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Supplementation with high-dose docosahexaenoic acid increases the Omega-3 Index more than high-dose eicosapentaenoic acid

Open AccessPublished:March 31, 2017DOI:https://doi.org/10.1016/j.plefa.2017.03.008

      Abstract

      Background

      Recent studies suggest that eicosapentaenoic (EPA) and docosahexaenoic (DHA) acids have distinct effects on cardiometabolic risk factors. The Omega-3 Index (O3I), which is calculated as the proportion of EPA and DHA in red blood cell (RBC) membranes, has been inversely associated with the risk of coronary heart diseases and coronary mortality. The objective of this study was to compare the effects of EPA and DHA supplementation on the O3I in men and women with abdominal obesity and subclinical inflammation.

      Methods

      In a double-blind controlled crossover study, 48 men and 106 women with abdominal obesity and subclinical inflammation were randomized to a sequence of three treatment phases: 1–2.7 g/d of EPA, 2–2.7 g/d of DHA, and 3–3 g/d of corn oil (0 g of EPA+DHA). All supplements were provided as 3×1 g capsules for a total of 3 g/d. The 10-week treatment phases were separated by nine-week washouts. RBC membrane fatty acid composition and O3I were assessed at baseline and the end of each phase. Differences in O3I between treatments were assessed using mixed models for repeated measures.

      Results

      The increase in the O3I after supplementation with DHA (+5.6% compared with control, P<0.0001) was significantly greater than after EPA (+3.3% compared with control, P<0.0001; DHA vs. EPA, P<0.0001). Compared to control, DHA supplementation decreased (−0.8%, P<0.0001) while EPA increased (+2.5%, P<0.0001) proportion of docosapentaenoic acid (DPA) in RBCs (DHA vs. EPA, P<0.0001). The baseline O3I was higher in women than in men (6.3% vs. 5.8%, P=0.011). The difference between DHA and EPA in increasing the O3I tended to be higher in men than in women (+2.6% vs. +2.2% respectively, P for the treatment by sex interaction=0.0537).

      Conclusions

      The increase in the O3I is greater with high dose DHA supplementation than with high dose EPA, which is consistent with the greater potency of DHA to modulate cardiometabolic risk factors. The extent to which such differences between EPA and DHA in increasing the O3I relates to long-term cardiovascular risk needs to be investigated in the future.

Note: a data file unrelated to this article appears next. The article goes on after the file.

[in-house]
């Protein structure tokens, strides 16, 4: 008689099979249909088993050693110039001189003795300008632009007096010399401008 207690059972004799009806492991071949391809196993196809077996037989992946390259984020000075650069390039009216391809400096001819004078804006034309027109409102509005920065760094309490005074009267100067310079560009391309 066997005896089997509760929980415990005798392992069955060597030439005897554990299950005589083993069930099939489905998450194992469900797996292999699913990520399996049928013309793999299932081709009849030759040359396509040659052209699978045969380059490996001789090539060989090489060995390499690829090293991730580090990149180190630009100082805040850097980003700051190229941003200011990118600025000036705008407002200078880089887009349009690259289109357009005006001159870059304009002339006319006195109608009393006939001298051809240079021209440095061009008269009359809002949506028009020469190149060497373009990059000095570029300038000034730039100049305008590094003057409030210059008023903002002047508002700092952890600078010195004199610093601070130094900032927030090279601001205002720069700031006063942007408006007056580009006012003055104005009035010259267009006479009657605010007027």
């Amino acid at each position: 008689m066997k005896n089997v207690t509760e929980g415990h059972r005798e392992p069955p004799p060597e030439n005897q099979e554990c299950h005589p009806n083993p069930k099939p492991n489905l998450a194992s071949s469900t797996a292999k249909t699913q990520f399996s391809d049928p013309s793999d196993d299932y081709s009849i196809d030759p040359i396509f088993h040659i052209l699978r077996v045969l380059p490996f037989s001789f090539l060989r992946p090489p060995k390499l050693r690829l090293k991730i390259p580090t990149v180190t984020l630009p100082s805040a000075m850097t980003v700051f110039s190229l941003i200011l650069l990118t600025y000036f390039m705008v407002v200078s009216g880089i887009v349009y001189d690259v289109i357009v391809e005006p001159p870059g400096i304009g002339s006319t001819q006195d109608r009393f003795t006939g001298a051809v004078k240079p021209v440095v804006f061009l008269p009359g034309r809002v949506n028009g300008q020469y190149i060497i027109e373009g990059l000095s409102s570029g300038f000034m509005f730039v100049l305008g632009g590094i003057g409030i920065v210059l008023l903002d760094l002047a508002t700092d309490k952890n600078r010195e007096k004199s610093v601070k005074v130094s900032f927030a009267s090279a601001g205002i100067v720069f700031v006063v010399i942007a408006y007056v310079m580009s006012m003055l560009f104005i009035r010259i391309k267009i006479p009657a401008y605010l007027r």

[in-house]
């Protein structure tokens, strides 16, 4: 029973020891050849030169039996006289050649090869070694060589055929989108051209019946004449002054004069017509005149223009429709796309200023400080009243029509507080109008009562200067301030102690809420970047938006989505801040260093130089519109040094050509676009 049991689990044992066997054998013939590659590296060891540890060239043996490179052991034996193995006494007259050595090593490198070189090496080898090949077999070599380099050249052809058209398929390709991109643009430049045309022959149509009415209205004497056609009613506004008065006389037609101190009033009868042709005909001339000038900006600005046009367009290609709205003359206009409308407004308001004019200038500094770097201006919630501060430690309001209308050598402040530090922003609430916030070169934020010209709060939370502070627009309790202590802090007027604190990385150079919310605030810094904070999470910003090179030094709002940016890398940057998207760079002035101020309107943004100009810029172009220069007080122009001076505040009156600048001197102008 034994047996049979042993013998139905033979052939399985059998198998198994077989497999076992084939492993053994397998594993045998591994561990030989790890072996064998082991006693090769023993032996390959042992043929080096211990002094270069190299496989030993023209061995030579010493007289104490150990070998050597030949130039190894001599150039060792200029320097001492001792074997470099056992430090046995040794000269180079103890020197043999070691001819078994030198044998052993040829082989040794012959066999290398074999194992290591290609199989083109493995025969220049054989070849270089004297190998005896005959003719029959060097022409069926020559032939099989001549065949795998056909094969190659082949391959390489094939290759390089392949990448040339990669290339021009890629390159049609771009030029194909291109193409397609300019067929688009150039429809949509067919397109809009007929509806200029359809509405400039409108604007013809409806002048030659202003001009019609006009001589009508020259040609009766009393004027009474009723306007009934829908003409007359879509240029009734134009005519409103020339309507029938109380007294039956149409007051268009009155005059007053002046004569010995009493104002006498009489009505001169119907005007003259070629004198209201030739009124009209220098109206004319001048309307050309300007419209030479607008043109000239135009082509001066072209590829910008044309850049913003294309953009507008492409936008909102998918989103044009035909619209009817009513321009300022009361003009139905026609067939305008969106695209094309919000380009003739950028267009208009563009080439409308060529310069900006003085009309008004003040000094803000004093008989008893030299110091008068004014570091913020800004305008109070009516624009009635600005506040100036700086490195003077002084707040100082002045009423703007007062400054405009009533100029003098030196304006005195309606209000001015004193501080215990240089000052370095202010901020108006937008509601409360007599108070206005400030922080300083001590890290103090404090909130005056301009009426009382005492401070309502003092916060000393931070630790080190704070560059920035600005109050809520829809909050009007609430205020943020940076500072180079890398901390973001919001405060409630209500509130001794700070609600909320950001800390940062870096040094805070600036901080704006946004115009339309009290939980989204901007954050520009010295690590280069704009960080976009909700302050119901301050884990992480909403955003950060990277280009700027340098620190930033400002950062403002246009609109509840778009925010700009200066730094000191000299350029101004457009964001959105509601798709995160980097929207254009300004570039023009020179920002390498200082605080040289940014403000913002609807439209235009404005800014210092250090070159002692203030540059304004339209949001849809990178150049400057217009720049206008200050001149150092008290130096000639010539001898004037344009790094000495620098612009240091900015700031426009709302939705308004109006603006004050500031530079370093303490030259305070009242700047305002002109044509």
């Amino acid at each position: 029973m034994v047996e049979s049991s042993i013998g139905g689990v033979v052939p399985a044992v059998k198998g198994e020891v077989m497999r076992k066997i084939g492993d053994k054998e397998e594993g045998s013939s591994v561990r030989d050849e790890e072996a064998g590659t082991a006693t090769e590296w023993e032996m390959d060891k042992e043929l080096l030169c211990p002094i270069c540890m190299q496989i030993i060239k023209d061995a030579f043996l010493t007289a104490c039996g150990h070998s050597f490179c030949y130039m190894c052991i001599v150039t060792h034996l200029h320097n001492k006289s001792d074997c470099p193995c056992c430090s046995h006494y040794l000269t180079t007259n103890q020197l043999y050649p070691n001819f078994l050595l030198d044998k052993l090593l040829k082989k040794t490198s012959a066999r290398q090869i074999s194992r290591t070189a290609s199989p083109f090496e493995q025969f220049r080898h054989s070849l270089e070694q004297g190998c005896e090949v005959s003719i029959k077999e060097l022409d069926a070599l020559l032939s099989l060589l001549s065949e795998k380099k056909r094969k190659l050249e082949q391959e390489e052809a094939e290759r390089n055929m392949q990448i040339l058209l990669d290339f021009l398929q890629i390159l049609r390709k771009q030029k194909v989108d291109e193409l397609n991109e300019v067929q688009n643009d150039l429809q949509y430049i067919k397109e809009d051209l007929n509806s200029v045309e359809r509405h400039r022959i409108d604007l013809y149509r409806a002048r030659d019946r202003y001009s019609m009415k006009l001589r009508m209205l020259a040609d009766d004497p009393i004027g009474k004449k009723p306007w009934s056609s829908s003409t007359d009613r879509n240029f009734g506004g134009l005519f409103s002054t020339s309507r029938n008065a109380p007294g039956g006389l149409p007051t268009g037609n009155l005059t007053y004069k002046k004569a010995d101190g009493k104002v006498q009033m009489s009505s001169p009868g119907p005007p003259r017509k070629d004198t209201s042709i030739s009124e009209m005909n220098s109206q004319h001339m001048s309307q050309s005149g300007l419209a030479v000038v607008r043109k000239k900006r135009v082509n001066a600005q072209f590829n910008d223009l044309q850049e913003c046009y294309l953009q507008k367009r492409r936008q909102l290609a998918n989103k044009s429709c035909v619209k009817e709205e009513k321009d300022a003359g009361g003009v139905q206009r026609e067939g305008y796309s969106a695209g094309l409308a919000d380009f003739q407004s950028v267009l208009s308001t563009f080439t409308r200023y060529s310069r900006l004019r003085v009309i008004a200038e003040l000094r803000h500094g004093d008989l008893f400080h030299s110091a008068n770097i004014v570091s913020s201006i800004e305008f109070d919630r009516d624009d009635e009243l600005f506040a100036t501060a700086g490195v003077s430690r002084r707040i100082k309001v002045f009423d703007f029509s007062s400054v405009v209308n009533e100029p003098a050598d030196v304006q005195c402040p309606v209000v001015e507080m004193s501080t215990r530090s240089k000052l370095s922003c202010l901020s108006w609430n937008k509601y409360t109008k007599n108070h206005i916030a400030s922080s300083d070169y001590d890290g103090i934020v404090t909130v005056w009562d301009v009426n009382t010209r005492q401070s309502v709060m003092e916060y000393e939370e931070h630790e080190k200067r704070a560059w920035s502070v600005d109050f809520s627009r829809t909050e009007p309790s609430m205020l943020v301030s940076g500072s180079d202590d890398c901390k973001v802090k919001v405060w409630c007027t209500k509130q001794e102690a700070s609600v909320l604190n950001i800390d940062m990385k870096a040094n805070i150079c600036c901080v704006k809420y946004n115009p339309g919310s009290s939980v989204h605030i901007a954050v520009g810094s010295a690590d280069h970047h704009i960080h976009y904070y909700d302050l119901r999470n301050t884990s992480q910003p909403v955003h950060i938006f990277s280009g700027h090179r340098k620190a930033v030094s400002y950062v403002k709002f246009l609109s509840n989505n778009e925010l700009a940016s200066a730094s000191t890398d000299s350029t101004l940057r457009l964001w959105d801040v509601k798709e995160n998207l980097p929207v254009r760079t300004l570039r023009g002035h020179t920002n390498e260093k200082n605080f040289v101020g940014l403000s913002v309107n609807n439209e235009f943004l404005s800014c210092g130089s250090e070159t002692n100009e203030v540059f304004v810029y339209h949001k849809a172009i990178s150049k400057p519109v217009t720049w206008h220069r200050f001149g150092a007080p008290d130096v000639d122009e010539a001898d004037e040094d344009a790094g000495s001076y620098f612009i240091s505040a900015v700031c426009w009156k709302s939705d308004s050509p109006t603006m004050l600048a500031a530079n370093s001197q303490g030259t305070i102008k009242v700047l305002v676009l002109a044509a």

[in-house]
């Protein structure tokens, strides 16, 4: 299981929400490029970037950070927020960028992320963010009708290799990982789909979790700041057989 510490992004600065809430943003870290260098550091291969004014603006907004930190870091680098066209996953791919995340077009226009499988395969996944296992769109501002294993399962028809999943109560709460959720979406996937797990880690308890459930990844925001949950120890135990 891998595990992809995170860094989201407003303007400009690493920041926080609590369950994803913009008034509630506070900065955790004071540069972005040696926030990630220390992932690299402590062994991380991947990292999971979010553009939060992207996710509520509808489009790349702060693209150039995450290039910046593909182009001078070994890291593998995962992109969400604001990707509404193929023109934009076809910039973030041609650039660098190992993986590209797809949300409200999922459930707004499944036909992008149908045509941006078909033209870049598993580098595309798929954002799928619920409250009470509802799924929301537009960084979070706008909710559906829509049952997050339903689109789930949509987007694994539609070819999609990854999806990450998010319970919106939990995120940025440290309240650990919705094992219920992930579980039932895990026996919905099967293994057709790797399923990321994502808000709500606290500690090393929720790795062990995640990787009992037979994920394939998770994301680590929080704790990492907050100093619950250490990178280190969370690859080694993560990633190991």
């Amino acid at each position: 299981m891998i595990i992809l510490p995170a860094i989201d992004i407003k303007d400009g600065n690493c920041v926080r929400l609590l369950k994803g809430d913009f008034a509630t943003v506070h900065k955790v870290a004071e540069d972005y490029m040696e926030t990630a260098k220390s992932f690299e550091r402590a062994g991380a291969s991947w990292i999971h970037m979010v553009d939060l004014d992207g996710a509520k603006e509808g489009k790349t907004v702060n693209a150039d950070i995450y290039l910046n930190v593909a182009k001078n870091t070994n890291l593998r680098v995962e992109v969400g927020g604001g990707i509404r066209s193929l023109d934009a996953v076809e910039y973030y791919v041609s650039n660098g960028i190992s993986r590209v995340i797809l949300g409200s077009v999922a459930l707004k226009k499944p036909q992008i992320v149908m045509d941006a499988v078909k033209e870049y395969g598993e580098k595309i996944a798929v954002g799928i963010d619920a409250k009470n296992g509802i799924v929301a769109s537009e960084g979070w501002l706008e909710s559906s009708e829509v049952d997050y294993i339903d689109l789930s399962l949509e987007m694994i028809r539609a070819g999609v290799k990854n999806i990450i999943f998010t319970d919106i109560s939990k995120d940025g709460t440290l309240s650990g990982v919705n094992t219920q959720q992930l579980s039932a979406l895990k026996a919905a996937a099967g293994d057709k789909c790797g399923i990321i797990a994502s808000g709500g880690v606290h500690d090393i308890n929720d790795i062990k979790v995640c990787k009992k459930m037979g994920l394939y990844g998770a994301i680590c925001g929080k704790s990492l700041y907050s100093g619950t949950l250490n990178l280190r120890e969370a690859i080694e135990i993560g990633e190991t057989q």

Abbreviations:

      BMI (body mass index), CHD (coronary heart disease), CRP (C-reactive protein), CVD (cardiovascular diseases), C (cholesterol), DHA (docosahexaenoic acid), DPA (docosapentaenoic acid), ELOVL2 (ELOVL fatty acid elongase 2), ELOVL5 (ELOVL fatty acid elongase 5), EPA (eicosapentaenoic acid), FADS1 (fatty acids desaturase 2 or delta-5 fatty acids desaturase), FADS2 (fatty acids desaturase 2 or delta-6 fatty acids desaturase), GAPDH (glyceraldehyde 3-phosphate dehydrogenase), HDL (high-density lipoprotein), INAF (Institute of nutrition and functional foods), LCn3-PUFA (long-chain omega-3 polyunsaturated fatty acid), LDL (low-density lipoprotein), MetS (metabolic syndrome), MUFA (monounsaturated fatty acid), O3I (Omega-3 Index), PUFA (polyunsaturated fatty acid), RBC (red blood cell), SFA (saturated fatty acid), TG (triglyceride)

      1. Introduction

      Considerable research has been conducted to determine the association between long-chain polyunsaturated omega-3 fatty acids (LCn3-PUFAs) consumption and cardiovascular risk. LCn3-PUFAs modulate a variety of cardiometabolic risk factors such as blood lipids, blood pressure, thrombosis and inflammation [
      • Calder P.C.
      Mechanisms of action of (n-3) fatty acids.
      ]. Fatty fish and supplements, often combining eicosapentaenoic and docosahexaenoic acids (EPA and DHA), are the main dietary sources of LCn3-PUFAs. There is emerging evidence suggesting that EPA and DHA exert different effects on blood lipids and inflammation markers [
      • Wei M.Y.
      • Jacobson T.A.
      Effects of eicosapentaenoic acid versus docosahexaenoic acid on serum lipids: a systematic review and meta-analysis.
      ,
      • Li K.
      • Huang T.
      • Zheng J.
      • et al.
      Effect of marine-derived n-3 polyunsaturated fatty acids on C-reactive protein, interleukin 6 and tumor necrosis factor alpha: a meta-analysis.
      ]. However, such evidence is limited, most studies to date having assessed these effects using a mixture of EPA and DHA in different forms and proportions. Little is known with regard to the specific effects of EPA and DHA on metabolic pathways and biological processes underlying cardiometabolic health in humans.
      The fatty acid composition of cell membranes influences their physico-chemical properties and, ultimately, organ functions [
      • Calder P.C.
      Mechanisms of action of (n-3) fatty acids.
      ,
      • Fenton J.I.
      • Gurzell E.A.
      • Davidson E.A.
      • et al.
      Red blood cell PUFAs reflect the phospholipid PUFA composition of major organs.
      ]. The Omega-3 Index (O3I), which is calculated as the relative content of red blood cell (RBC) membranes as EPA plus DHA, reflects the phospholipid LCn3-PUFA composition of major organs [
      • Fenton J.I.
      • Gurzell E.A.
      • Davidson E.A.
      • et al.
      Red blood cell PUFAs reflect the phospholipid PUFA composition of major organs.
      ], including cardiac tissue [
      • Fenton J.I.
      • Gurzell E.A.
      • Davidson E.A.
      • et al.
      Red blood cell PUFAs reflect the phospholipid PUFA composition of major organs.
      ,
      • Harris W.S.
      • Sands S.A.
      • Windsor S.L.
      • et al.
      Omega-3 fatty acids in cardiac biopsies from heart transplantation patients: correlation with erythrocytes and response to supplementation.